What is Immigration Ethics?
Immigration ethics refers broadly to the normative issues that arise from the movement of individuals across borders. One of the central questions in immigration ethics concerns whether states should restrict immigration or open their borders and what should be the values on the basis of which this determination is made. Although much of the public discourse on immigration is framed in binary terms (one is either for or against immigration), immigration ethics encompasses many issues beyond, though also including, the question of whether states should limit immigrant admissions. For instance, once immigrants have entered a state, what rights and privileges should they have? Should unauthorized immigrations have access to a path to citizenship?
Different classes of immigrants also raise distinct ethical issues and demands. At first glance, refugees including environmental refugees seem to be owed different entitlements and benefits than economic migrants or temporary workers. How a state enforces its immigration policies is another matter that is separate from whatever specific immigration policies are adopted. What are the moral limits on state coercion and the militarization of its borders? The intersection of race and immigration is also an area of important concern for immigration ethics due to the ugly history of racial discrimination in immigration restrictions. The worry remains that some of the rhetoric and arguments currently employed in immigration debates continue to be either explicitly or covertly racist.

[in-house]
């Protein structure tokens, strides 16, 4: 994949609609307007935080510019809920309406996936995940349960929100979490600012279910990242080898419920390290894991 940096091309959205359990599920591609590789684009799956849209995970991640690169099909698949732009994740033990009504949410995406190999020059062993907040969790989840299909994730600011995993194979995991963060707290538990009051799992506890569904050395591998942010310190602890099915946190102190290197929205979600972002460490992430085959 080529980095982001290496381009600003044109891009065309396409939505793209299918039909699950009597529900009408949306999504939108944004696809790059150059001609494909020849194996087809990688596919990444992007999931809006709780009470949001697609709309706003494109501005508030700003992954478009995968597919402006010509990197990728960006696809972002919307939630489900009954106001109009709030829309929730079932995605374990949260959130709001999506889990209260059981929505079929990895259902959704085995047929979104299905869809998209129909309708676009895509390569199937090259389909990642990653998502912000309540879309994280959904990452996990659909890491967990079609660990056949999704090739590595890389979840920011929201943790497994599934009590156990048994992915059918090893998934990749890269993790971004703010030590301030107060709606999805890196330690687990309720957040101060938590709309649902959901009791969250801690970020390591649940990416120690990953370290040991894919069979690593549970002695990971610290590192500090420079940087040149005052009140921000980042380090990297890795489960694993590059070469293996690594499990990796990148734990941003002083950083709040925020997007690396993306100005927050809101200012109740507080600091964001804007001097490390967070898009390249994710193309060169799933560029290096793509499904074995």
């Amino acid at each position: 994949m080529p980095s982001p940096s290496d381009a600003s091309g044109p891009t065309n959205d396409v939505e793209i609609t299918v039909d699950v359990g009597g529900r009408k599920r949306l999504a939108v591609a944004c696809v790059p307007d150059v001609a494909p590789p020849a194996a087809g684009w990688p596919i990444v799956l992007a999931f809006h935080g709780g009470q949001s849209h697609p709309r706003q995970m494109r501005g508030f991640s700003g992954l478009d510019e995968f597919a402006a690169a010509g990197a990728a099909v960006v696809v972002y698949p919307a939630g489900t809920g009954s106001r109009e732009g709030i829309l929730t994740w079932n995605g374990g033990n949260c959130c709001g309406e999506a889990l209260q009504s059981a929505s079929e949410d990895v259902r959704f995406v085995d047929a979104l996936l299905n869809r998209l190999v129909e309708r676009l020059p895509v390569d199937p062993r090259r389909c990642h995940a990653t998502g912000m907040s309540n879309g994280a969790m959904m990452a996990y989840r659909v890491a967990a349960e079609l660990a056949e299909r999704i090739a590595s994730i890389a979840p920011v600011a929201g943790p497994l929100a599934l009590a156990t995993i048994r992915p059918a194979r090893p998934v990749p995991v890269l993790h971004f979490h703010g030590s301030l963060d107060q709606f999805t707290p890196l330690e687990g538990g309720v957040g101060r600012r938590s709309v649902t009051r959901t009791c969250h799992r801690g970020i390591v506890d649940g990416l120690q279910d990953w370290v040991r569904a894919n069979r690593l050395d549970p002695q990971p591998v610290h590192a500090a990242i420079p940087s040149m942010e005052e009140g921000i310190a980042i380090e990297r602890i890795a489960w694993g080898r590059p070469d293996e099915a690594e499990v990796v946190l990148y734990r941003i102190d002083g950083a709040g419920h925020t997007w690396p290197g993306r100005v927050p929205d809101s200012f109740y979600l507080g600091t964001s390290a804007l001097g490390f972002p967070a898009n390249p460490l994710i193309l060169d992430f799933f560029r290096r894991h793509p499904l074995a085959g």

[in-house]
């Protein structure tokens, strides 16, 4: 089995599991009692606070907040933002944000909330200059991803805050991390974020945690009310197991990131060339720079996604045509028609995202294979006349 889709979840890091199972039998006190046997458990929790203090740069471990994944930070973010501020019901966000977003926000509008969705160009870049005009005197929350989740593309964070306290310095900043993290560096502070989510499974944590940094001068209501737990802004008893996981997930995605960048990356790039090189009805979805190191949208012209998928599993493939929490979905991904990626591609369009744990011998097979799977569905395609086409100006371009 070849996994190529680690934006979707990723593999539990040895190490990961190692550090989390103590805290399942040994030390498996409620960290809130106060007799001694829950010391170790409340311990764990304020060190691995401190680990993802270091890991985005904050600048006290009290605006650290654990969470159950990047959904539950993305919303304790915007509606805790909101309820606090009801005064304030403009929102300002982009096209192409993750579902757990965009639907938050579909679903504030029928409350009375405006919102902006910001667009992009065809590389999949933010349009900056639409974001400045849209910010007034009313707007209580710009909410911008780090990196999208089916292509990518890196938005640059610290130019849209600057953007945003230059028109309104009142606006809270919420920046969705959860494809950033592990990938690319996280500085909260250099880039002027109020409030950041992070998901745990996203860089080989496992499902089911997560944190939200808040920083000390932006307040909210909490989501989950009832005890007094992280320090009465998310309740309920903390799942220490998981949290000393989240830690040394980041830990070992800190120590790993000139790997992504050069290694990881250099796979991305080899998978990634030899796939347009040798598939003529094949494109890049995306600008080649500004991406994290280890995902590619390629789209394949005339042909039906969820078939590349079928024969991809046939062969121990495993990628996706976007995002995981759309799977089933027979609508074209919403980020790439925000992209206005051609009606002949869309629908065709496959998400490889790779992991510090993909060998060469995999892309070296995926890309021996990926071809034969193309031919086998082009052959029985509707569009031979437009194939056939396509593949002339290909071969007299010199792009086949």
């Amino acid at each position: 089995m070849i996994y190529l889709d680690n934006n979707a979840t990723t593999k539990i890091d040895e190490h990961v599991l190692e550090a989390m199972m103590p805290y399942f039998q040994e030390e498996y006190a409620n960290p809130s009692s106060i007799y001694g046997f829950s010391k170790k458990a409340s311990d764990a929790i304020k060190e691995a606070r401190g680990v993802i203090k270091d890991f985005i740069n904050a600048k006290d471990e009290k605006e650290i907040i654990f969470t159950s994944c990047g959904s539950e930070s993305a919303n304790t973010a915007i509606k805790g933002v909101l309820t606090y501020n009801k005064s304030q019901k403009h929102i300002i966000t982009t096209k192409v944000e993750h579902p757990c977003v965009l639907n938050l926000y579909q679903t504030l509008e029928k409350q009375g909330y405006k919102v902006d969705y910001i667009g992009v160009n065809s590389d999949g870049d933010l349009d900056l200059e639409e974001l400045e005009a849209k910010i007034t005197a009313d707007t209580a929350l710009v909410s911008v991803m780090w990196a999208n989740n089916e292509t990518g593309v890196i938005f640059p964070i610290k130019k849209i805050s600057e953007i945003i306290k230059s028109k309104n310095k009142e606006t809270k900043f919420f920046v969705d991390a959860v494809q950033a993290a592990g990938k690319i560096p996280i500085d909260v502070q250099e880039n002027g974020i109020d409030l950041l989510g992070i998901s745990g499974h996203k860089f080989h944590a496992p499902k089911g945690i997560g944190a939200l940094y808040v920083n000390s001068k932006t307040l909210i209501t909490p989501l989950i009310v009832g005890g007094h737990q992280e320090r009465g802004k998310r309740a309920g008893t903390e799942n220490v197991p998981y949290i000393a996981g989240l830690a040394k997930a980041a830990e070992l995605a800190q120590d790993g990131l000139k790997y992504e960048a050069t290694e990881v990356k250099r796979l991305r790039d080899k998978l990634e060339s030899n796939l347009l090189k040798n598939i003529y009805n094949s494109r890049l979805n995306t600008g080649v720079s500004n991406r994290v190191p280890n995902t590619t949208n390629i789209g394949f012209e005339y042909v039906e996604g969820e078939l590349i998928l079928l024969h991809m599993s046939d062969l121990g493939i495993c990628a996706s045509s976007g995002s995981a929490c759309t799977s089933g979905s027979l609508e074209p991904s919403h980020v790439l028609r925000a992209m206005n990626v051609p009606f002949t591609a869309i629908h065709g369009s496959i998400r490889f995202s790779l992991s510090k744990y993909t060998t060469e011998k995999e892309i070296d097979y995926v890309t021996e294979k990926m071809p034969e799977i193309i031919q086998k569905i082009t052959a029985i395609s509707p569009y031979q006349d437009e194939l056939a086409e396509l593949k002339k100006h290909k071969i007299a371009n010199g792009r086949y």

This brief and incomplete survey of immigration ethics gives us good reason to think that the very scope of immigration ethics can be best thought of as itself subject to open-ended inquiry. New normative issues and dilemmas concerning immigration that arise due to changing sociopolitical circumstances can ever be brought to the table for careful and considerate ethical reflection. Regardless of whichever problems are considered within its purview, immigration ethics often involves conflicts between our moral values and principles (for instance, between the universal equality of all persons regardless of nationality and the special obligations we may owe to compatriots). As a result, immigration ethics concerns not simply the application of pre-existing moral positions to a concrete issue but also challenges us to rethink our philosophical theories and normative commitments themselves.